Forests keep the soil together and in places with steeply sloped mountains and hills like British Columbia are vitally important in controlling the movement of water down the mountains and out to the sea. Forests are also crucially important in purifying water for us to drink or use in agriculture. All in all, forests are critical to life on the planet.

Forests provide great habitat for a wide diversity of species, nowhere more so than rainforests, both temperate, like British Columbia, and tropical as in the Amazon. Some of the trees we saw included Douglas Fir, Red Cedar, Western Hemlock, and others.



Stef and Charli


Cathedral Grove is part of the traditional territory of the K’ómoks, Tseshaht and Te’mexw people, who have acted as stewards of this area for thousands of years. To indigenous people of the area, these trees have even greater spiritual significance. Cedar trees have long been considered sacred due to their life giving properties. That’s why they call cedars the “the tree of life.”

Many people think that the most prolific parts of our biosphere are the tropical rain forests.  Though they certainly are prolific this is not true.  In some respects at least the coastal temperate rain forests are actually the most prolific.

Temperate rain forests cover a mere 1% of the surface of the earth, but they contain twice as much organic material per acre as the tropical rain forests.  I found this amazing.  These forests can also produce as much biomass per acre as the tropical rain forest, to say nothing of the amazing fertility of the river mouths and the estuaries.

Goat on a Roof: Hippies flying high on the Ground



On our trip to Vancouver Island from Whistler, we woke up early. This is going to be hard to believe—it was because of my son Stef. When Stef lived with us he was never famous for rising early. It came as a big surprise to us when we learned he wanted to go to Vancouver Island on an early ferry. He was on vacation and did not want to waste any time. That is a serious traveller. Much more serious than his parents, who are known to be lazy bums on their travels. Pathetic travelers in other words.

As a result we woke up at 5 a.m. to pack, get ready, and pick up Stef and his friend Charli. After picking them up, we travelled the Sea to Sky highway. Being early, we found out, was also a good idea because we avoided the heavy traffic expected later in the day as this was the end of the Labour Day Weekend. Stef was also a smart traveler, again, unlike his parents.

When we arrived on Vancouver Island we headed north towards Nanaimo, rather than south towards the house we had rented. We wanted to see part of the island where the ferry was located so we would not have to drive so far to see it later. Once more, Stef had planned this well. Chris and I were very impressed with how organized and well-planned Stef was about this trip. This was not the Stef we were used to, but we liked “the new Stef.”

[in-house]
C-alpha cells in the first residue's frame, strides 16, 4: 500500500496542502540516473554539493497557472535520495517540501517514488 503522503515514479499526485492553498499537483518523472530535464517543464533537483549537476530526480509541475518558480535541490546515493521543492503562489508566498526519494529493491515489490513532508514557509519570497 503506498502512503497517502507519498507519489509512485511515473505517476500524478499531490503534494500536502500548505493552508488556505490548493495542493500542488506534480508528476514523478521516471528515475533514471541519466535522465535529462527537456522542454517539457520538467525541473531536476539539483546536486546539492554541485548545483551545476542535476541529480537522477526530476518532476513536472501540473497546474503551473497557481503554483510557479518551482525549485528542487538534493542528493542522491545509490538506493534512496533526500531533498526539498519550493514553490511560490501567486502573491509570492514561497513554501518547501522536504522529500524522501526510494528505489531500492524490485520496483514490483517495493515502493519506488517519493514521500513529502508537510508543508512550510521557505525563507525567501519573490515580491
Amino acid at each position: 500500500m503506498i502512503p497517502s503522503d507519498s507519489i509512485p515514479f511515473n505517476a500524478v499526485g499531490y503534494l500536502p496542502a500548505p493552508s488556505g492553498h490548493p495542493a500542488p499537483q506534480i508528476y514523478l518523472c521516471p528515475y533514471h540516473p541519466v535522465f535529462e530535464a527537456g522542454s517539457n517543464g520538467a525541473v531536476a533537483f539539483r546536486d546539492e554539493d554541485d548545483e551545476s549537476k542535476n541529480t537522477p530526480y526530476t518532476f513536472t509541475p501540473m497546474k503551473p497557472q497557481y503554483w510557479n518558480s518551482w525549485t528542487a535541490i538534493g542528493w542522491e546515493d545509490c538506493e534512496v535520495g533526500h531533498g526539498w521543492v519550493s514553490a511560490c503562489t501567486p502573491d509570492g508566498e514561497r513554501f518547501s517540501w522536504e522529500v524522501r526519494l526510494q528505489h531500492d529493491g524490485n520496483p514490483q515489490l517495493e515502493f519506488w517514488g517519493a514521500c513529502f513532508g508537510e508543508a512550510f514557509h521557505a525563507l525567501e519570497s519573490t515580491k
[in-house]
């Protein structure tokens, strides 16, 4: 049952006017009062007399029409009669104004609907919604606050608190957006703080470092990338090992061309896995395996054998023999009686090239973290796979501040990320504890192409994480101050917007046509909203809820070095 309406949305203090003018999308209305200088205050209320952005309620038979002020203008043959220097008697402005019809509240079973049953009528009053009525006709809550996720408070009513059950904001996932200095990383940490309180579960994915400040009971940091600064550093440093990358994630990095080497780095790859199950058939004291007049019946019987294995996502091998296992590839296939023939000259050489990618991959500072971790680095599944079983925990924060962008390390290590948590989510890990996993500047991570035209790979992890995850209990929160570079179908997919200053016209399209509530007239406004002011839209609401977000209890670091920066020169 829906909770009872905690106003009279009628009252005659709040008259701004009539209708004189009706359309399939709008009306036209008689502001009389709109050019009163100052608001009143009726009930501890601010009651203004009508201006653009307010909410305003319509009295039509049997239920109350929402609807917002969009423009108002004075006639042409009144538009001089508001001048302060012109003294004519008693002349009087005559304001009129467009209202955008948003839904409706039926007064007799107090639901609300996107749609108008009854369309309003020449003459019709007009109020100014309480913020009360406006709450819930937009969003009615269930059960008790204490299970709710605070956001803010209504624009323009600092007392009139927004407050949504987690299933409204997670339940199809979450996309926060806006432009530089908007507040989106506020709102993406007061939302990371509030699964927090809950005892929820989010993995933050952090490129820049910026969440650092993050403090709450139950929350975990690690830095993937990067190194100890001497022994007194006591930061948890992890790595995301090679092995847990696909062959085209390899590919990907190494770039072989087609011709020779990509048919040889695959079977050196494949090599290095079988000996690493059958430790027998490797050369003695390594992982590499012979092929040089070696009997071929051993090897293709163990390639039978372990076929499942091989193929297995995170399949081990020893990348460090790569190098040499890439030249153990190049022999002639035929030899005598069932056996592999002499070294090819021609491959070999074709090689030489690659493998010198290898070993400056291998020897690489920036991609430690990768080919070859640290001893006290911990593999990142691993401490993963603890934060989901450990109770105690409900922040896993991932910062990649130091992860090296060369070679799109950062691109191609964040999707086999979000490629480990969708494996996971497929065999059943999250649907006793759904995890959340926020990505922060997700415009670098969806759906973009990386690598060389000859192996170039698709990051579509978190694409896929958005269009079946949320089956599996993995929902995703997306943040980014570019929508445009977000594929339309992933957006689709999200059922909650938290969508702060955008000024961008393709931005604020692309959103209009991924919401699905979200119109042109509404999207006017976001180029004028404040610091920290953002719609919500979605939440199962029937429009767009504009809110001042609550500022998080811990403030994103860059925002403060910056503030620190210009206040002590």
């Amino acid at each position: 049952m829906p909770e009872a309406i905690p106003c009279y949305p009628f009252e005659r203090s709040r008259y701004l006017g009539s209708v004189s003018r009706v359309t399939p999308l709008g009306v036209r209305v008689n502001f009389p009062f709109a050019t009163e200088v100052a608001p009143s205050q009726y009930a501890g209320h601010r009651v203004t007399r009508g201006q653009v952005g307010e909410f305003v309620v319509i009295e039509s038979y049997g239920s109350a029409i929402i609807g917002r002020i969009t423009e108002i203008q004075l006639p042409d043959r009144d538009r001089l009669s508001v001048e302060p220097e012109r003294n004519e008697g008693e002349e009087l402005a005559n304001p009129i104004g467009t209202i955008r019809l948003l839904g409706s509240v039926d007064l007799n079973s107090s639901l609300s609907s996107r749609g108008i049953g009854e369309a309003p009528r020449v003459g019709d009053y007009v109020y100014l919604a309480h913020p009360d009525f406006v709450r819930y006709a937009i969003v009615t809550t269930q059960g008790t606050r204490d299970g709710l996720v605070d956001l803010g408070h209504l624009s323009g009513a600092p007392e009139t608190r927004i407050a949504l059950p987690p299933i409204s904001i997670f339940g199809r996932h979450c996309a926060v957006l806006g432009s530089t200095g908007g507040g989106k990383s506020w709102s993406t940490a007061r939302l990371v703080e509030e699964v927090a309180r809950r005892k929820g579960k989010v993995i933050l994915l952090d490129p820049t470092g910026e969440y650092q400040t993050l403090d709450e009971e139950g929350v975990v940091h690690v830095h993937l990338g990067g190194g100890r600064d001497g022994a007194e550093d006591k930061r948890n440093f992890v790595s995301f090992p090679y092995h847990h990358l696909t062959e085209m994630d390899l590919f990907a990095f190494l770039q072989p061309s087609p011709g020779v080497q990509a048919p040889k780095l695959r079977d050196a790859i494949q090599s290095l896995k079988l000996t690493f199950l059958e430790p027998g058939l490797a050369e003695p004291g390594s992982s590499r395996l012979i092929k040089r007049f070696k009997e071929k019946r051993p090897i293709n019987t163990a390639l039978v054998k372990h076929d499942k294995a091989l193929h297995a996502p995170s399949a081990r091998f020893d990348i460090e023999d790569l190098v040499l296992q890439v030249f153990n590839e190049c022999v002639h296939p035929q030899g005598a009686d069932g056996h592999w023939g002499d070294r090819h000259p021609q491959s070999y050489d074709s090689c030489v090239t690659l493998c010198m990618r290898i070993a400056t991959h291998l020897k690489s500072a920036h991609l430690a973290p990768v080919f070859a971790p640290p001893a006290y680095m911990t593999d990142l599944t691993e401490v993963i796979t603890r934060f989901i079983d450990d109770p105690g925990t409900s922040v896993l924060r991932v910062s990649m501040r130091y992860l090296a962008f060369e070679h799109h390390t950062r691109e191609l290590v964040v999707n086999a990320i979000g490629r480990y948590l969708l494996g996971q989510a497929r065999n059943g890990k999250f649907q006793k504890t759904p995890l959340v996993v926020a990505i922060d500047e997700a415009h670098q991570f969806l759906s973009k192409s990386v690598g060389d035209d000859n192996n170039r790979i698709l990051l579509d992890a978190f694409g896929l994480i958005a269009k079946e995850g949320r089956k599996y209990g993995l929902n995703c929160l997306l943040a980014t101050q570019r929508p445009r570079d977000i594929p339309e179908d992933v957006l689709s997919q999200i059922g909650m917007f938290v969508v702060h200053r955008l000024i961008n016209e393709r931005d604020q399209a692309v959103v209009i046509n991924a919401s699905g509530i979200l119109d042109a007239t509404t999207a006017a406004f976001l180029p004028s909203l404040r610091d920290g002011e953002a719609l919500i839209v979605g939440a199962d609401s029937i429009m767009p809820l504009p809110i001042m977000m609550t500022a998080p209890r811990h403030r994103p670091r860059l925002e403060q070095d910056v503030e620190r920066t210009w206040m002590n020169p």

Ever since we met Stef he had been talking about “a Goat on a roof.”  I had no idea what this meant or why we were going to see it. I did not realize it at the time, but apparently this place had been featured in the Survivor television series (or some series like that) and as a result is widely known. When we arrived in the village Coombs we soon knew. At a local privately owned store, in the centre of town, there is a store, large by village standards, with grass on the roof, with at least 2 goats enjoying the grass.

The store was crammed with weird stuff. This was no surprise. After all we were in B.C.—lotus land in other words. The Republic of Vancouver Island. Where good sense goes to die. What else could you expect? In this store standard stuff was hard to find. Odd stuff was everywhere.

Coombs is hippie haven. First, there was an old goat on a bench outside, underneath the real goat happily chewing grass on the roof. The aging hippie was happy to take donations for his music, while contently agreeing to be photographed.

Coombs is a place where you can buy a Tie Dye shirt that talks! Where else can you buy that? Or Goat jerky?  What treasures! It even has a “Hippie Store.” The owner is, of course, another aged hippie, playing Mama Cass of the Mamas and the Pappas. I guess hippies go here to die along with good sense. Here you could buy “After Marihuana Mints.”  What self-respecting hippie could go without that?  You could also buy a card that said, “I divorced my husband for religious reasons. He thinks he’s God.”

Only in B.C.

Spirituality of Skwxú7mesh Úxwumixw (Squamish) Nation and Liĺwat7úl) Nation